Smile! You could be in an ad


Have you sometimes shared a picture publicly via sites like 500px, Pinterest or Flickr or via apps as Instagram? Probably you did, like many others. For instance via Instagram alone 20 billion photos have already been shared and about 60 million pictures are added every day.

You probably know that when you share pictures publicly on these sites or apps, everybody can view them. But were you aware that marketing firms are scanning these sites for your pictures and subsequently store and analyze them so they can give their clients information about the person(s) and brand(s) in these pictures?

Ditto Labs for example analyzes photos for their clients to see if next to a person a specific product is in that picture too. They furthermore scan for logos, whether the person in that picture is smiling, and the scene’s context. This company detects patterns in consumer behavior based on the data gathered from images. For example, Ditto Labs can tell what you like to drink when eating pizza. Based on the context of their images, people are classified (e.g. sports fans). Marketers can then use these insights to better target ads specifically to these people and/or use it to conduct market research.

Maybe that won’t scare you off to share your images publicly, after all we are more and more getting used to companies collecting information about our (online) behavior. Not only the sites we visit is being tracked, but services like Netflix and Pandora use algorithms to recommend movies or songs based on someone’s preferences or those of people with similar profiles.

Some firms do not only analyze your pictures, they save them on their own servers as well. This way they can offer clients an overview of pictures with their brand or that of a competitor in it. This gives these clients, among other options, the opportunity to track which of their own products and those of competing brands are the most popular.

In the future, if these photo-sharing services change their privacy policies and allow it, a picture of you could end up in an ad. In 2013 Facebook changed their Statement of Rights and Responsibilities in such a way that companies could pay them to display your name and/or profile picture in their ads. With the roll out of its new ad platform (Atlas), Facebook allows other companies to use its detailed knowledge of its users to direct ads to those people on other websites and mobile apps. As the owner of Instagram, Facebook could change the privacy policy of this file-sharing service to match its own one, and allow other firms to use your pictures in ads.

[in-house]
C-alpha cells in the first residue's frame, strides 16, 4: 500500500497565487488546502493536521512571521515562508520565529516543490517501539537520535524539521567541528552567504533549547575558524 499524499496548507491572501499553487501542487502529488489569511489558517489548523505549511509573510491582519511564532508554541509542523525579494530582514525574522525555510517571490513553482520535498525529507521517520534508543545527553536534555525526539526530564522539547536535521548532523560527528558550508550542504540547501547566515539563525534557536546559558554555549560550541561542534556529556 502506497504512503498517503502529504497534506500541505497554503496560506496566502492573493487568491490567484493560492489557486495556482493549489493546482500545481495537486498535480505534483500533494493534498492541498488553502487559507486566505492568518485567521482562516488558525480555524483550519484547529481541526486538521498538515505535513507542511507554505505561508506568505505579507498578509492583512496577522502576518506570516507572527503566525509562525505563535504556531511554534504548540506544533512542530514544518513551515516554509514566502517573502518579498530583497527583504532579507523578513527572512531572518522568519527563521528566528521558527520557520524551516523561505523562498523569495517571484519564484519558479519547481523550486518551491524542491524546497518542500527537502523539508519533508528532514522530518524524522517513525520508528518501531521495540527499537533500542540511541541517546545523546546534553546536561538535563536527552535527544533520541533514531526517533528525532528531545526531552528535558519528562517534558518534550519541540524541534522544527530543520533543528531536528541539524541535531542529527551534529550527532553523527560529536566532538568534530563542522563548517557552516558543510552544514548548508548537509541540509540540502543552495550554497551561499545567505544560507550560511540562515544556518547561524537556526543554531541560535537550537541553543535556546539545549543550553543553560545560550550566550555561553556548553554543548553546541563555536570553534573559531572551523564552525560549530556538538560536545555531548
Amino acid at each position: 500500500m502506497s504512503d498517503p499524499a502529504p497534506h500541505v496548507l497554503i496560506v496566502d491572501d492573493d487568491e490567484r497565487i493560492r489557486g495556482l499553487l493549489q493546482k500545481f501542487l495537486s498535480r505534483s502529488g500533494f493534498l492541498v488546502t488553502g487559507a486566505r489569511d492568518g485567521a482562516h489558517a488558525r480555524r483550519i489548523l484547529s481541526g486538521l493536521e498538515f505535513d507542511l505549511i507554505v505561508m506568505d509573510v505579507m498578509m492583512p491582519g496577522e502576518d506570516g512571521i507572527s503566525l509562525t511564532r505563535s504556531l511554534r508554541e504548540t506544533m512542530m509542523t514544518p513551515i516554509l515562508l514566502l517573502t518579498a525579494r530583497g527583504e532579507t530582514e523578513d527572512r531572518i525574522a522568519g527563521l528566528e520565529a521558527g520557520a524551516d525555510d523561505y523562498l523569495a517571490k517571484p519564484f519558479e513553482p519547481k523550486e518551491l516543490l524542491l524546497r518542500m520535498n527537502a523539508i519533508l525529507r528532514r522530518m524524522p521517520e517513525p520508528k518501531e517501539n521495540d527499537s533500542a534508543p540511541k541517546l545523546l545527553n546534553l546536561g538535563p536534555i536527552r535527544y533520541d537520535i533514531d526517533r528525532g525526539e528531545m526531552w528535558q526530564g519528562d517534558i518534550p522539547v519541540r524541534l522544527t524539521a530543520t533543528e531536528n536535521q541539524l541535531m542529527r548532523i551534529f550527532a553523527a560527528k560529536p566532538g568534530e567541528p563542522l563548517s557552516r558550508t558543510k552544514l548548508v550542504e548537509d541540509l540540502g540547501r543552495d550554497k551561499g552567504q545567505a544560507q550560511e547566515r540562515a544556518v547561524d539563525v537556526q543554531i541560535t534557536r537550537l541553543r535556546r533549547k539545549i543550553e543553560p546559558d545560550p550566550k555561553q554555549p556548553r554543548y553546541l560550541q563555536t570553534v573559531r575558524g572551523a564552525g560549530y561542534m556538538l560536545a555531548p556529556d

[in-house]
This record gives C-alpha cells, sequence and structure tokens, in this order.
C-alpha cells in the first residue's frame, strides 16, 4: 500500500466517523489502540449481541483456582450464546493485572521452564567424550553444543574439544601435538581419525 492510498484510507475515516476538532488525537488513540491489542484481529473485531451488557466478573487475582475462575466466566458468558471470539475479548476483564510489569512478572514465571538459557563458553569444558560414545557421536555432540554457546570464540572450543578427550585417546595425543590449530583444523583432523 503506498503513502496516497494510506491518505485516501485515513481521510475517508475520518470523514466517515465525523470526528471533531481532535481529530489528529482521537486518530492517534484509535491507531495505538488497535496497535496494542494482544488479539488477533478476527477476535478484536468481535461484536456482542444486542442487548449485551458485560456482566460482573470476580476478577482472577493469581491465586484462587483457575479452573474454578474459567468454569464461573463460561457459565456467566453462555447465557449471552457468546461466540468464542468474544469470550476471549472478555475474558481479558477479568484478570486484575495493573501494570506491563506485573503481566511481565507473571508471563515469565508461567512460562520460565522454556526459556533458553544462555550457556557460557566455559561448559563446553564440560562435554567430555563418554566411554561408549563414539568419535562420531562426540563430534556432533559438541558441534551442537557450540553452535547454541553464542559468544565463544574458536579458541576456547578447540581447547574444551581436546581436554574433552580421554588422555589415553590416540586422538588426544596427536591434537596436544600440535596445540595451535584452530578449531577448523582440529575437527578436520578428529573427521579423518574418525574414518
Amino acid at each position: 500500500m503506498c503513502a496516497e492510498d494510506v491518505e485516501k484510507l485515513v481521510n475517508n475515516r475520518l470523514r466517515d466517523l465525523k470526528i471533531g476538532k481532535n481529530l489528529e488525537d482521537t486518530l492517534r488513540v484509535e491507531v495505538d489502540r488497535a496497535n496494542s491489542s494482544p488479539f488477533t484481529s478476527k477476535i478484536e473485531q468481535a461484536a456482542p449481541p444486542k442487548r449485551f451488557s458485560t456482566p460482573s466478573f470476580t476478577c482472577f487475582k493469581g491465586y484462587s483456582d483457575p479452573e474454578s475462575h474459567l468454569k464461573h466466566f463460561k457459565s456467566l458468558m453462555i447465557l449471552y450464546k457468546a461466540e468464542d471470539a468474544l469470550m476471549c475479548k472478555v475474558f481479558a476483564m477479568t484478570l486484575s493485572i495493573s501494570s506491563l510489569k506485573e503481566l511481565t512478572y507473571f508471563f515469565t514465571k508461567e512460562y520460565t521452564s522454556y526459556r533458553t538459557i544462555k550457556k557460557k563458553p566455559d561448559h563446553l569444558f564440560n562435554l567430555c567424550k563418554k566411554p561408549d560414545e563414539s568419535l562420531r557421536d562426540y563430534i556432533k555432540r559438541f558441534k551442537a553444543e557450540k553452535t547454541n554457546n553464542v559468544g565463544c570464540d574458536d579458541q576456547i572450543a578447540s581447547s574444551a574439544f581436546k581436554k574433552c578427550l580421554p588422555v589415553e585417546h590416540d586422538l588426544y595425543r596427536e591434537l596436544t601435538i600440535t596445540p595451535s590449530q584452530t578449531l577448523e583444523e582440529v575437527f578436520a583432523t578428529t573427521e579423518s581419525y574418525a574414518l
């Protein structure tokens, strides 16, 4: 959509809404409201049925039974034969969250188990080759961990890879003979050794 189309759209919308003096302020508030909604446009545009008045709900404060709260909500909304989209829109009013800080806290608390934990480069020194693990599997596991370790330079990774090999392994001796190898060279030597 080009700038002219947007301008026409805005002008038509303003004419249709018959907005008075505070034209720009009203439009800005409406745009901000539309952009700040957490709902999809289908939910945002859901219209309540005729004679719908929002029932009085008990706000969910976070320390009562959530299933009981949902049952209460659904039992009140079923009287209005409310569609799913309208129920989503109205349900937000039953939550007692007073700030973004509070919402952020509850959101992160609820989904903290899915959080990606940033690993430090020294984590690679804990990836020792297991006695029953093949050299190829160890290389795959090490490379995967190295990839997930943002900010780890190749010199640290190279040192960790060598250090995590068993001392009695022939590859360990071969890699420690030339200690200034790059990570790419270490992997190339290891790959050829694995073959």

Do you mind if a picture of you, unsolicited, could end up in an ad? Let me know in the comments.

Sources:

Duhigg, C. (2012). Psst, You in Aisle 5, The New York Times, February 16, 2012, p. MM30

Facebook (2013). Statement of Rights and Responsibilities, Available at: https://www.facebook.com/legal/terms

Goel, V. (2013). Facebook Reasserts Posts Can Be Used to Advertise, The New York Times, November 15, 2013, Available at: http://www.nytimes.com/2013/11/16/technology/facebook-amends-privacy-policies.html

Goel, V. (2014). With New Ad Platform, Facebook Opens Gates to Its Vault of User Data, The New York Times, September 28, 2014, p. B7

Kosner, A.W. (2013). New Facebook Policies Sell Your Face And Whatever It Infers, Forbes, August 31, 2013, Available at: http://www.forbes.com/sites/anthonykosner/2013/08/31/new-facebook-policies-sell-your-face-and-whatever-it-infers

MacMillan, D. & Dwoskin, E. (2014). Smile! Marketing Firms Are Mining Your Selfies, The Wall Street Journal, October 9, 2014

Singer, N. (2014). Listen to Pandora, and It Listens Back, The New York Times, January 5, 2014, p. BU3

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One response to “Smile! You could be in an ad”

  1. 358406at says :

    As you say, I think that nowadays consumers have to get used to brands and firms using their data to improve their products, developed better services or target better ads to get us to buy (more). The idea of firms using instagram or other website to actually understand how consumers perceive their own brand is actually quite clever and does not seem to cross privacy boundaries per say. On the other hand, using these same pictures in ads (and apparently even using names) does seem more intrusive. I personally find it quite ‘sneaky’ of certain brands (let’s not mention that one of them is a giant blue social network..) to change their policies without user’s consent to allow such practise. Yes we do live in a wild jungle and these firms need to compete fiercely to sustain their competitive advantages, but let’s not forget that once there was a certain place for ethics in business. Privacy is not about hiding forever everything the firm knows about a customer to third parties, but as Steve jobs once said “privacy is about letting the user know what he signs up for”. If when asked the user allows the firm to use their data, then it’s fair game. Doing it on the background however doesn’t quite comply with this definition of privacy.

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